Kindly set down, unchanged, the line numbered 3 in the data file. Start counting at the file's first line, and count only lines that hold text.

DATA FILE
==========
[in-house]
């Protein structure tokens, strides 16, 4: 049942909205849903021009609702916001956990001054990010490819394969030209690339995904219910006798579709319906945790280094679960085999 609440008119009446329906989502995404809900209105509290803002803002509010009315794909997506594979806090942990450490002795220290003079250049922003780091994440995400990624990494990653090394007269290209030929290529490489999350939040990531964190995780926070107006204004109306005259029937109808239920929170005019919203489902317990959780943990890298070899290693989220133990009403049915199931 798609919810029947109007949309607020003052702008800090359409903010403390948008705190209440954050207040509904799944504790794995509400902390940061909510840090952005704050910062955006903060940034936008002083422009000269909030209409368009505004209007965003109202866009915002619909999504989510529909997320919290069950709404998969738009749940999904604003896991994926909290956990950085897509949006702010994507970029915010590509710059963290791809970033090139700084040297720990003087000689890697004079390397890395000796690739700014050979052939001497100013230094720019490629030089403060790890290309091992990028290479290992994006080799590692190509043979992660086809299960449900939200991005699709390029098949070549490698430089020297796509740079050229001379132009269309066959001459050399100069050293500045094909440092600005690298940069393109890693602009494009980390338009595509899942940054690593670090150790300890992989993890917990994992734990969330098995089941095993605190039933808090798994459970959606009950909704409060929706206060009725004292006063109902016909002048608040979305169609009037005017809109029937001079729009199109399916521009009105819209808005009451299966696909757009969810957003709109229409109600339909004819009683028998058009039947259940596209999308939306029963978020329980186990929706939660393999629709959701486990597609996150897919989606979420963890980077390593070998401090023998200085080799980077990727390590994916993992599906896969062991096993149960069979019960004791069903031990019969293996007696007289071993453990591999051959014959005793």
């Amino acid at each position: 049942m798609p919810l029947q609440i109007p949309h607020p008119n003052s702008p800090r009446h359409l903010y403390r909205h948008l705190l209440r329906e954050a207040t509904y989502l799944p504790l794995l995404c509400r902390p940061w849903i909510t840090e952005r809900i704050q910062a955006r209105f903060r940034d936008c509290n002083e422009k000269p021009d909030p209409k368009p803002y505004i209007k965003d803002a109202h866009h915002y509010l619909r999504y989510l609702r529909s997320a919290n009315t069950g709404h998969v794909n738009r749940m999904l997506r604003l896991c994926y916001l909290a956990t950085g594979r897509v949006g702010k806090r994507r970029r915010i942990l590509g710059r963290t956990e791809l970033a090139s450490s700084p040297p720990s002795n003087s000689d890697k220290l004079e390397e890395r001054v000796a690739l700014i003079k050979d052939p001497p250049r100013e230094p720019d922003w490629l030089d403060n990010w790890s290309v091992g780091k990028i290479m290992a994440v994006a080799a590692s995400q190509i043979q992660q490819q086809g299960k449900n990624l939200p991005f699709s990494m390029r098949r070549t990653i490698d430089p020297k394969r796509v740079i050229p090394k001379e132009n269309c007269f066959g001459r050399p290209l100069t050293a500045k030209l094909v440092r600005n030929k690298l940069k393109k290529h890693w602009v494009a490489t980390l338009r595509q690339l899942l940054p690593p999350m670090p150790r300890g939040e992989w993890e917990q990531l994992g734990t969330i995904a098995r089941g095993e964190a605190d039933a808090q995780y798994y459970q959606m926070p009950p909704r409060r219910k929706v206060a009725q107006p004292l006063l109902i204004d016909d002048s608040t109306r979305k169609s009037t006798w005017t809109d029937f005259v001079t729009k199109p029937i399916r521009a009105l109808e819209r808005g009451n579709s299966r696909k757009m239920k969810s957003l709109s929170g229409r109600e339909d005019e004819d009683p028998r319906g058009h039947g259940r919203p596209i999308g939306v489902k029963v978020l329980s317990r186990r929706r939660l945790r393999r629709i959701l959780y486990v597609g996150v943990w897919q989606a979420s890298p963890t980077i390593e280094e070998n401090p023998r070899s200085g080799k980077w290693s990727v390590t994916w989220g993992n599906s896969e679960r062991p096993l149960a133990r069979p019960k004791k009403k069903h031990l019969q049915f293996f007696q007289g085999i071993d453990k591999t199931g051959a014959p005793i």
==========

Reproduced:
């Amino acid at each position: 049942m798609p919810l029947q609440i109007p949309h607020p008119n003052s702008p800090r009446h359409l903010y403390r909205h948008l705190l209440r329906e954050a207040t509904y989502l799944p504790l794995l995404c509400r902390p940061w849903i909510t840090e952005r809900i704050q910062a955006r209105f903060r940034d936008c509290n002083e422009k000269p021009d909030p209409k368009p803002y505004i209007k965003d803002a109202h866009h915002y509010l619909r999504y989510l609702r529909s997320a919290n009315t069950g709404h998969v794909n738009r749940m999904l997506r604003l896991c994926y916001l909290a956990t950085g594979r897509v949006g702010k806090r994507r970029r915010i942990l590509g710059r963290t956990e791809l970033a090139s450490s700084p040297p720990s002795n003087s000689d890697k220290l004079e390397e890395r001054v000796a690739l700014i003079k050979d052939p001497p250049r100013e230094p720019d922003w490629l030089d403060n990010w790890s290309v091992g780091k990028i290479m290992a994440v994006a080799a590692s995400q190509i043979q992660q490819q086809g299960k449900n990624l939200p991005f699709s990494m390029r098949r070549t990653i490698d430089p020297k394969r796509v740079i050229p090394k001379e132009n269309c007269f066959g001459r050399p290209l100069t050293a500045k030209l094909v440092r600005n030929k690298l940069k393109k290529h890693w602009v494009a490489t980390l338009r595509q690339l899942l940054p690593p999350m670090p150790r300890g939040e992989w993890e917990q990531l994992g734990t969330i995904a098995r089941g095993e964190a605190d039933a808090q995780y798994y459970q959606m926070p009950p909704r409060r219910k929706v206060a009725q107006p004292l006063l109902i204004d016909d002048s608040t109306r979305k169609s009037t006798w005017t809109d029937f005259v001079t729009k199109p029937i399916r521009a009105l109808e819209r808005g009451n579709s299966r696909k757009m239920k969810s957003l709109s929170g229409r109600e339909d005019e004819d009683p028998r319906g058009h039947g259940r919203p596209i999308g939306v489902k029963v978020l329980s317990r186990r929706r939660l945790r393999r629709i959701l959780y486990v597609g996150v943990w897919q989606a979420s890298p963890t980077i390593e280094e070998n401090p023998r070899s200085g080799k980077w290693s990727v390590t994916w989220g993992n599906s896969e679960r062991p096993l149960a133990r069979p019960k004791k009403k069903h031990l019969q049915f293996f007696q007289g085999i071993d453990k591999t199931g051959a014959p005793i």